Evidence of Microstructure Variables’ Nonlinear Dynamics from Noised High-Frequency Data
Nikolay Andreev and Victor Lapshin
Abstract Research of nonlinear dynamics of finance series has been widely discussed in literature since the 1980s with chaos theory as the theoretical background. Chaos methods have been applied to the S&P 500 stock index, stock returns from the UK and American markets, and portfolio returns. This work reviews modern methods as indicators of nonlinear stochastic behavior and also shows some empirical results for MICEX stock market high-frequency microstructure variables such as stock price and return, price change, spread and relative spread. It also implements recently developed recurrence quantification analysis approaches to visualize patterns and dependency in microstructure data.
Keywords Chaos theory • Correlation integral • Microstructure • Price dynamics • Recurrence plot
JEL Classification C65, G17
Since the nineteenth century, there have been attempts to describe behavior of economic variables via simple linear deterministic systems. Unfortunately, unlike nature phenomena, in many cases financial series could not be reduced to linear dynamic model. Thus, stochastic models proved to be suitable for modeling and prediction. Nevertheless, attempts to find an appropriate deterministic model continued. They had determinism, introduced by Laplace in the early nineteenth century, as a fundamental principle. Poincare (1912) stated that even if all the underlying laws were known, it would still be impossible to predict the state of the system due to error in estimate of the initial condition. But if the system is not too sensitive to the initial data, we can predict future states up to the error of the same
N. Andreev (H) • V. Lapshin
Lomonosov Moscow State University, Moscow, Russia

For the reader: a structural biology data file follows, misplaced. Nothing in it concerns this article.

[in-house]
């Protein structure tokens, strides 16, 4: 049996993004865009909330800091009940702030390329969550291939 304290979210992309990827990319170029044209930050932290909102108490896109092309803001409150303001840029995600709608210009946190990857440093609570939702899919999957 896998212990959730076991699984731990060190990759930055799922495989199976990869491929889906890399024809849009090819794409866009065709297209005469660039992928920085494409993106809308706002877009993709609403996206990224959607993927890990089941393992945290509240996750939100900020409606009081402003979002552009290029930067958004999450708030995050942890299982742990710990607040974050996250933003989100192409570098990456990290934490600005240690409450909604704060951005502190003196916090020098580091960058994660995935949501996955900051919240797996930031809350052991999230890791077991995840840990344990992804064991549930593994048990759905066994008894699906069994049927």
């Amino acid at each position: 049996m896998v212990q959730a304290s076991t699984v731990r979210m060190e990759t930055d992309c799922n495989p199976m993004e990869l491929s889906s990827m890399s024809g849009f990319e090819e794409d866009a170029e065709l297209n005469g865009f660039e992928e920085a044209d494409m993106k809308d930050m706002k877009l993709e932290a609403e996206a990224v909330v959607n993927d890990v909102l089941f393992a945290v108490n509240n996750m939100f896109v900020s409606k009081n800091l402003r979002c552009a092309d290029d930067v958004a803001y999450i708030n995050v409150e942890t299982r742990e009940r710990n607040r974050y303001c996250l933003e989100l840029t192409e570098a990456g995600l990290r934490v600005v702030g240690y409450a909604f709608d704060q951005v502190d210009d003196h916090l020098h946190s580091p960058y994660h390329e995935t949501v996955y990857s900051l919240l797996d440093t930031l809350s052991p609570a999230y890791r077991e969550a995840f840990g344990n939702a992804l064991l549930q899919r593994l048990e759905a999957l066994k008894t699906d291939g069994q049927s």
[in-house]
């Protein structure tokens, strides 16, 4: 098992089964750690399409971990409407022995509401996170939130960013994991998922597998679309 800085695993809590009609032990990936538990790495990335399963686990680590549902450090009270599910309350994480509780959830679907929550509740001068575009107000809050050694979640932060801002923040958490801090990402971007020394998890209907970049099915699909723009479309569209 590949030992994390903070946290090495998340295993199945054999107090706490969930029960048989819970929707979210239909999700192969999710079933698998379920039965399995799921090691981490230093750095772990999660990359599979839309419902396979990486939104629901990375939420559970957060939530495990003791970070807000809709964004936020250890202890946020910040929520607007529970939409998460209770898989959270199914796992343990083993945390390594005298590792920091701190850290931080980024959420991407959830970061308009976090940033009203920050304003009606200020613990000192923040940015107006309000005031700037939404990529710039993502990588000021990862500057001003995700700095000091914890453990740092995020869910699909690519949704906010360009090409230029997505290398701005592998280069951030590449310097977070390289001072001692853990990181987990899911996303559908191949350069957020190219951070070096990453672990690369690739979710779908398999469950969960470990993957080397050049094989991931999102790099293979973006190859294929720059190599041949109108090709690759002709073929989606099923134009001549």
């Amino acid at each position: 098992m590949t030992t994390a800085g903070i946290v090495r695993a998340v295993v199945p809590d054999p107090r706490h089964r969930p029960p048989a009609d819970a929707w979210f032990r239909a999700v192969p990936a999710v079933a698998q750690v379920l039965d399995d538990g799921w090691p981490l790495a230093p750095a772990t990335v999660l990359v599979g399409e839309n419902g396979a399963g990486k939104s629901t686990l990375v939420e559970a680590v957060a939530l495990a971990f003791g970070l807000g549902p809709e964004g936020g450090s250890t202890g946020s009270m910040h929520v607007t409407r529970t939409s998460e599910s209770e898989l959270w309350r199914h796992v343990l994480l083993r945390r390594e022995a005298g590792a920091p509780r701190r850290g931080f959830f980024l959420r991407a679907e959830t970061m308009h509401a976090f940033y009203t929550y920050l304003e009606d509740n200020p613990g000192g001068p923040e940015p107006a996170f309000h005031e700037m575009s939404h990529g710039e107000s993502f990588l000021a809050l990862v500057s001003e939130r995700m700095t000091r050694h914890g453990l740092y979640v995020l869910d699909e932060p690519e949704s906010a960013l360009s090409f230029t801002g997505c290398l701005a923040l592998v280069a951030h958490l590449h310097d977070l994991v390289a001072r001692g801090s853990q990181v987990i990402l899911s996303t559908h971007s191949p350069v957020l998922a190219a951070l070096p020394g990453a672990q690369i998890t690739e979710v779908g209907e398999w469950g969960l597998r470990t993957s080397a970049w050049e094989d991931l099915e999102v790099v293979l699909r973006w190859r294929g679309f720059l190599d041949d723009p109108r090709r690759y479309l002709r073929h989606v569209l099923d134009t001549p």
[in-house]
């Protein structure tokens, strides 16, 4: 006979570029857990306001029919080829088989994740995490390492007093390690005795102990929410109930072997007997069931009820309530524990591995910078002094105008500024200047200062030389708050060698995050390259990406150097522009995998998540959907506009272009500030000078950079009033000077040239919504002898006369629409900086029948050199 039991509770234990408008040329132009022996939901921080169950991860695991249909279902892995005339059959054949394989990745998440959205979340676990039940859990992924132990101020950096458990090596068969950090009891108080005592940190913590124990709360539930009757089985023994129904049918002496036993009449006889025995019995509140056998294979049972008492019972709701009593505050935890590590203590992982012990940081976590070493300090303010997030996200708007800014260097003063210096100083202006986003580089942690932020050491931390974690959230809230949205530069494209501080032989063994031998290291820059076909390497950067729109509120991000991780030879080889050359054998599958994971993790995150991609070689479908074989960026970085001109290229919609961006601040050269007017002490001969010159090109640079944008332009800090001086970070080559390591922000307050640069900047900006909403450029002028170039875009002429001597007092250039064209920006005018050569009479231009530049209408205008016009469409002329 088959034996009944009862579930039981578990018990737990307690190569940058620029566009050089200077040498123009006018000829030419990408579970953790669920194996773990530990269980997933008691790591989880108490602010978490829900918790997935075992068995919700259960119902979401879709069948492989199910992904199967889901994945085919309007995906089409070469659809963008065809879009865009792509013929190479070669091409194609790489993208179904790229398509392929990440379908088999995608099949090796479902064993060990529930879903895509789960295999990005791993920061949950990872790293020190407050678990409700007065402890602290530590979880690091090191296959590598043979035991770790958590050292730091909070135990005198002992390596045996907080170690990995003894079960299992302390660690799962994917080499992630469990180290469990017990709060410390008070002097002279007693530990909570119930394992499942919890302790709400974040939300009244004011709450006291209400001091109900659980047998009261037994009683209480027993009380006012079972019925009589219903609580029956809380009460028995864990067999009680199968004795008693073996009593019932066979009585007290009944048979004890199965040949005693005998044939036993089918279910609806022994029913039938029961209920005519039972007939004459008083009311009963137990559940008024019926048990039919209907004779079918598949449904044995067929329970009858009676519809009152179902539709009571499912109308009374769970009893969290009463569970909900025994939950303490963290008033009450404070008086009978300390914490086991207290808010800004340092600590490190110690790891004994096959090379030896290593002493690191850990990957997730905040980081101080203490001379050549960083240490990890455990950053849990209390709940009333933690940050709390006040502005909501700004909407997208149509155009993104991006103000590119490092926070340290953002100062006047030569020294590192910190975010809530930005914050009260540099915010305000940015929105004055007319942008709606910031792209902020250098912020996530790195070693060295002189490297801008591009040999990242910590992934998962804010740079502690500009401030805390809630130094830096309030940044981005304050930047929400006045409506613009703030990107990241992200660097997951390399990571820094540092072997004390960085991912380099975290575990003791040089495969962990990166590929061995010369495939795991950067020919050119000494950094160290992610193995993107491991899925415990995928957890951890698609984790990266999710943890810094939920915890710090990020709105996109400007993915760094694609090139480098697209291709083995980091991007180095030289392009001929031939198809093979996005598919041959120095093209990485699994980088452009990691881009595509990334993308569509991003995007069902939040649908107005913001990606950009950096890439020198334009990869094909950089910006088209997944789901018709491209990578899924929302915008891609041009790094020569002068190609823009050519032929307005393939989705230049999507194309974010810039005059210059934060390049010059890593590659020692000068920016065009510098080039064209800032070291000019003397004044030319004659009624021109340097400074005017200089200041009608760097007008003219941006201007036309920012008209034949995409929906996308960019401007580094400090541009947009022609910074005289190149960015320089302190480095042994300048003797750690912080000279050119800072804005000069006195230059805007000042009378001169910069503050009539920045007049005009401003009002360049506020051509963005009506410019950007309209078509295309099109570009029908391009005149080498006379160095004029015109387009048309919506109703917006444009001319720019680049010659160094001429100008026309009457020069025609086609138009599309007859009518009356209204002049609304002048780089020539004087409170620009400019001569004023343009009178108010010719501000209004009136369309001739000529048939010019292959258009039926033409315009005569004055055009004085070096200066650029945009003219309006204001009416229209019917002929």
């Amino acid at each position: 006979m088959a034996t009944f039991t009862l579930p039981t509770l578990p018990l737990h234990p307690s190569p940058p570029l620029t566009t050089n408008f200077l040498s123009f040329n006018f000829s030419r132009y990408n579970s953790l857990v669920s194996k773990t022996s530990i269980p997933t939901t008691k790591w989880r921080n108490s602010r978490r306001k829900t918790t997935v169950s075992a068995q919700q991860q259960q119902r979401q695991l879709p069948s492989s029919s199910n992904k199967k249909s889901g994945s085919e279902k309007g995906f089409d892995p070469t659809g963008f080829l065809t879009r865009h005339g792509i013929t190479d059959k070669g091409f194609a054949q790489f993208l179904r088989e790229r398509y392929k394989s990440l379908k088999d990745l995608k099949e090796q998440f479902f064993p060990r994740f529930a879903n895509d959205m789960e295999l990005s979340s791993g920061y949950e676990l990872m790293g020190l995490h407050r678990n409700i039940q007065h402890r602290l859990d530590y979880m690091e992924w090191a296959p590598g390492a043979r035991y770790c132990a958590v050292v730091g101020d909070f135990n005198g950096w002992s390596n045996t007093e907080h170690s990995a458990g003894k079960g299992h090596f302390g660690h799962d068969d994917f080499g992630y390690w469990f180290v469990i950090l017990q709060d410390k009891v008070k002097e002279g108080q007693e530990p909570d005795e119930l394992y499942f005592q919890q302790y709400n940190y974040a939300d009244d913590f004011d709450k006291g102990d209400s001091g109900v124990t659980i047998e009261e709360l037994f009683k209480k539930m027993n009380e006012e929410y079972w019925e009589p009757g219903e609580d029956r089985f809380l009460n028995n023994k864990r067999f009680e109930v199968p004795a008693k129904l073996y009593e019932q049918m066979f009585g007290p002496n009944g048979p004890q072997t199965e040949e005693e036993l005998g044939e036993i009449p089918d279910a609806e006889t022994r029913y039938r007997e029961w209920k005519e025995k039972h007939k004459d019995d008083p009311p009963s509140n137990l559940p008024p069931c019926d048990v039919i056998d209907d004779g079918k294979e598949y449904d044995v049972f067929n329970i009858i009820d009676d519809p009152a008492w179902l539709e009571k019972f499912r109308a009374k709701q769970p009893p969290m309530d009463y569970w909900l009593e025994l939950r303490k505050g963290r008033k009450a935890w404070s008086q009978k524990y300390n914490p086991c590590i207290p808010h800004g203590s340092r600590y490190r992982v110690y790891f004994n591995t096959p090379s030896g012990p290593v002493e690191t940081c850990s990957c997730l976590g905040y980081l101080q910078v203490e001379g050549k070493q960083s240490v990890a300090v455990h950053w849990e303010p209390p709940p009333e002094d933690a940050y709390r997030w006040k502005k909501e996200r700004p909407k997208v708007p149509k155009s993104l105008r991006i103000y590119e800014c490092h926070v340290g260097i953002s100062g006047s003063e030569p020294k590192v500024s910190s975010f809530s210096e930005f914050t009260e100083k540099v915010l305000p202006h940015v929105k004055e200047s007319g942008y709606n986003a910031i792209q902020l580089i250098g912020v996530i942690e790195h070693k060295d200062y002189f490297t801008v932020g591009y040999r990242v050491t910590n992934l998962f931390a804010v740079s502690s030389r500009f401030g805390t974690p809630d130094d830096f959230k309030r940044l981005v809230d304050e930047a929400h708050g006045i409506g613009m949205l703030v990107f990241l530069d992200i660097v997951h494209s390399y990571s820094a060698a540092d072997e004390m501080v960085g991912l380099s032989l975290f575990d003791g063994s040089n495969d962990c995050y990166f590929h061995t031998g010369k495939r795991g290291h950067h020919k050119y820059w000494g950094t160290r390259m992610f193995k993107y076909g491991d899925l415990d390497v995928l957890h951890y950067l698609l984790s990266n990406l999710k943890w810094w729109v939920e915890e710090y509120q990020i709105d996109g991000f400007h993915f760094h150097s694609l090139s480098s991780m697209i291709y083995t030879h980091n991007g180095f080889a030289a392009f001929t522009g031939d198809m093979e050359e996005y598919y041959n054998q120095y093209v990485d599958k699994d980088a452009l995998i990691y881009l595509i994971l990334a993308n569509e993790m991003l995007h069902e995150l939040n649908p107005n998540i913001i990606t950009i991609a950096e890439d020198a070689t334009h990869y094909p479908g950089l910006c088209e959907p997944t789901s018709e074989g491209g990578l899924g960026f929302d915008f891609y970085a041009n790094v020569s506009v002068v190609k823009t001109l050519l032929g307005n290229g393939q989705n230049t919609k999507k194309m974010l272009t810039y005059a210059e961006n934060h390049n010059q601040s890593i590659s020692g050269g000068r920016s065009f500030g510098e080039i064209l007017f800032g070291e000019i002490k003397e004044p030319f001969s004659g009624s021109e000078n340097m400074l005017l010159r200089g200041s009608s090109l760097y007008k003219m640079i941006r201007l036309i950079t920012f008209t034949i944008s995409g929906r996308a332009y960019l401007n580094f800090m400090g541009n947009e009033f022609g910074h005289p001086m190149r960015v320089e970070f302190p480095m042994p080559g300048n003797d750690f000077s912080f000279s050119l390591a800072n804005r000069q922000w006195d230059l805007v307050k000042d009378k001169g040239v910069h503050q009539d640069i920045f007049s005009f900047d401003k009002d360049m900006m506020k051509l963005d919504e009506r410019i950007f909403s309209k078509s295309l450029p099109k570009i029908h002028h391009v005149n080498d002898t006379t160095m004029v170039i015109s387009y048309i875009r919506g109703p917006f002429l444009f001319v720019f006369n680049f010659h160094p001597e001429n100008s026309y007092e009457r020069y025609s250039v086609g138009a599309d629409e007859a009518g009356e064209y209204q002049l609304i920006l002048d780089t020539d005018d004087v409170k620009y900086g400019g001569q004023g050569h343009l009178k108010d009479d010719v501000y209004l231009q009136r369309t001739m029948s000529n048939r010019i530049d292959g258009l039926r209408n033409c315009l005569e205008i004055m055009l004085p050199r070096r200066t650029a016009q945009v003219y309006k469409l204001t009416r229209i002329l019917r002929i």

Financial Engineering and Risk Management Laboratory, National Research University Higher School of Economics, Moscow, Russia e-mail: nandreev@hse. ru
© Springer International Publishing Switzerland 2015 13
A. K. Bera et al. (eds.), Financial Econometrics and Empirical Market Microstructure, DOI 10.1007/978-3-319-09946-0 2
order. This led to the assumption that unpredictable “stochastic” processes could be replaced by fully deterministic but unstable (chaotic) systems. For a detailed review history of nonlinear dynamics research in economics, see Prokhorov (2008).
Particular deterministic processes have been paid a great deal of interest lately due to the quasi-stochastic properties of the generated signals. One of the simple maps producing such effect is the well-known tent map:
a~1xt-i,0 < xt_i < a,
(1 – a/-1 (1 – xt_i) , a < xt_i < 1,
which has first and second moment properties that are the same as first-order autoregressive process and thus was called ‘white chaos’ by Liu et al. (1992). Some values of parameters cause such processes to behave similar to the i. i.d. series (Sakai and Tokumaru 1980). Thus, the natural question arises if stochastic trajectory can be interpreted as completely deterministic and thus perfectly predictable if the underlying map is completely known. It is necessary to note that predictability is not the main goal and cannot be achieved for microstructure variables, as shown below. The main advantage of the chaotic approach is the possibility to describe the data with a more appropriate model that should be more reliable in times of crisis. This intention is justified by the observed similar properties of microstructure data and characteristics of chaotic natural phenomena, such as earthquakes and avalanches. Therefore it is appropriate to assume that underlying laws of dynamics are similar.